13. The ribbon drop cable of claim 1 further comprises at least one additional strength element disposed within the sheath above the top flattened portion of the ribbon band or below the bottom flattened portion of the ribbon band.

14. The ribbon drop cable of claim 13 wherein the at least one additional strength element comprises a ribbon of glass filaments disposed within the sheath above the top flattened portion of the ribbon band and a ribbon of glass filaments disposed within the sheath below the bottom flattened portion of the ribbon band.

15. The ribbon drop cable of claim 14 wherein the ribbon of glass filaments are coated with a polymer coating that is then coated with a water swellable compound.

16. A ribbon drop cable comprising:

(a) a ribbon band of a plurality of optical fibers, the ribbon band having a top flattened portion, a bottom flattened portion, a first side and a second side;
(b) two strength elements with one strength element being disposed proximal to the first side and the other strength element being disposed proximal to the second side of the ribbon band;
(c) a sheath which surrounds the ribbon band and the strength elements, the sheath being configured to hold the strength elements and the ribbon band in alignment along a cross-sectional long axis of the ribbon drop cable; and
(d) at least one water-blocking yarn disposed adjacent the sheath.

17. The ribbon drop cable of claim 16 wherein the strength elements have a cross-sectional distance that is larger than the height of the ribbon band.

18. The ribbon drop cable of claim 17 wherein the ribbon band is disposed between the strength elements within the sheath such that a portion of each strength element has a height that extends above the ribbon band and a portion of each strength element has a height that extends below the ribbon band in the short axial directions of the ribbon drop cable.

19. The ribbon drop cable of claim 16 wherein the two strength elements comprise a dielectric material.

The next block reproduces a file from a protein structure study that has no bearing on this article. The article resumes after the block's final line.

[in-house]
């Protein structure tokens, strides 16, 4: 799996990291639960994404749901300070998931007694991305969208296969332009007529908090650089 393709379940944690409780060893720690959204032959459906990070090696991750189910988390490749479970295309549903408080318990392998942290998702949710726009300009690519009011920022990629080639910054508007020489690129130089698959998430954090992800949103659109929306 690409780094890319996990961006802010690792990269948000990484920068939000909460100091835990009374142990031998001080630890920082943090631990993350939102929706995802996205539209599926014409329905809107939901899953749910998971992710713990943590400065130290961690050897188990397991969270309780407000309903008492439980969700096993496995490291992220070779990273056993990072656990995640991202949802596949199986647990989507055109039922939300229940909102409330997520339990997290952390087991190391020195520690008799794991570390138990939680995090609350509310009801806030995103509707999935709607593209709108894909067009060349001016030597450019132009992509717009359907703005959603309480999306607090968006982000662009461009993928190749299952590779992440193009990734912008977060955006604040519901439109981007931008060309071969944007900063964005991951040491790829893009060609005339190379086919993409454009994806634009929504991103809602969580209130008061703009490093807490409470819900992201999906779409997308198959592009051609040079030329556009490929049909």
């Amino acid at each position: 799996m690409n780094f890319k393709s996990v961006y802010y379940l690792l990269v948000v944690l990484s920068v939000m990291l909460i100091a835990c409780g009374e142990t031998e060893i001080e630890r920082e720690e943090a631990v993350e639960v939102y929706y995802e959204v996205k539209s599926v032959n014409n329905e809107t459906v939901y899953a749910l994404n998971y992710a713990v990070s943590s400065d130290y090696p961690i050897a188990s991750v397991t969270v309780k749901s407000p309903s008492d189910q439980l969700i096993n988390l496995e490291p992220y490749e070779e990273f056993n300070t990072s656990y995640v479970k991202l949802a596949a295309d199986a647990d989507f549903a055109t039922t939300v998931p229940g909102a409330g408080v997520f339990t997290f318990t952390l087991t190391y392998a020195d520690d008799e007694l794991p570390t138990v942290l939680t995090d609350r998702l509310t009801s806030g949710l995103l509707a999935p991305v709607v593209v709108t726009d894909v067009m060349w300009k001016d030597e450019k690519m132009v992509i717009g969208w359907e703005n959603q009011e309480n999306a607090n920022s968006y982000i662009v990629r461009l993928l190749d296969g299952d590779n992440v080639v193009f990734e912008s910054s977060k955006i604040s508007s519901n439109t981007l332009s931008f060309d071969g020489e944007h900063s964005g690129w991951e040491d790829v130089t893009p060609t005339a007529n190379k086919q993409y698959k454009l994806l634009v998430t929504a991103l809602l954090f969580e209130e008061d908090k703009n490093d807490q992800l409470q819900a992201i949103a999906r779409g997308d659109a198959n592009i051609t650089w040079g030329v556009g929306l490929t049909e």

20. The ribbon drop cable of claim 16 wherein the sheath forms webs between the strength elements and the ribbon band.

21. The ribbon drop cable of claim 20 wherein the webs comprise a thickness between each strength element and the ribbon band that increases ease of removal of the strength elements or the ribbon band from the ribbon drop cable, while preventing breakage of the webs during handling of the drop cable.

22. The ribbon drop cable of claim 16 wherein the at least one water-blocking yarn comprises a monofilament yarn, multifilament yarn, glass filament ribbon or a spun yarn.

23. The ribbon drop cable of claim 16 further comprises at least one additional strength element disposed within the sheath above the top flattened portion of the ribbon band or below the bottom flattened portion of the ribbon band.

24. The ribbon drop cable of claim 23 wherein the at least one additional strength element comprises a ribbon of glass filaments disposed within the sheath above the top flattened portion of the ribbon band and a ribbon of glass filaments disposed within the sheath below the bottom flattened portion of the ribbon band.

25. A ribbon drop cable comprising:

(a) a ribbon band of a plurality of optical fibers, the ribbon band having a top flattened portion, a bottom flattened portion, a first side and a second side;
(b) two strength elements with one strength element being disposed proximal to the first side and the other strength element being disposed proximal to the second side of the ribbon band;
(c) a sheath which surrounds the ribbon band and the strength elements, the sheath being configured to hold the strength elements and the ribbon band in alignment along a cross-sectional long axis of the ribbon drop cable such that the ribbon band is centered between the strength elements within the sheath with a portion of each strength element having a height that extends above the ribbon band and a portion of each strength element having a height that extends below the ribbon band in the short axial directions of the ribbon drop cable;
(d) the sheath forming respective webs between the two strength elements and the ribbon band, the webs having a thickness between each strength element and the ribbon band that increases ease of removal of the strength elements or the ribbon band from the ribbon drop cable, while preventing breakage of the webs during handling of the drop cable; and
(e) at least one water-blocking yarn, the at least one water-blocking yarn being disposed within the sheath adjacent the ribbon band.

Patent History

Publication number: 20080253723
Type: Application
Filed: Apr 11, 2007
Publication Date: Oct 16, 2008
Applicant:
Inventors: Stephen R. Stokes (Raleigh, NC), Robert J. Andrews (Apex, NC), Patrick S. Van Vickle (Apex, NC)
Application Number: 11/786,433

Classifications

Current U.S. Class: Ribbon Cable (385/114)
International Classification: G02B 6/44 (20060101);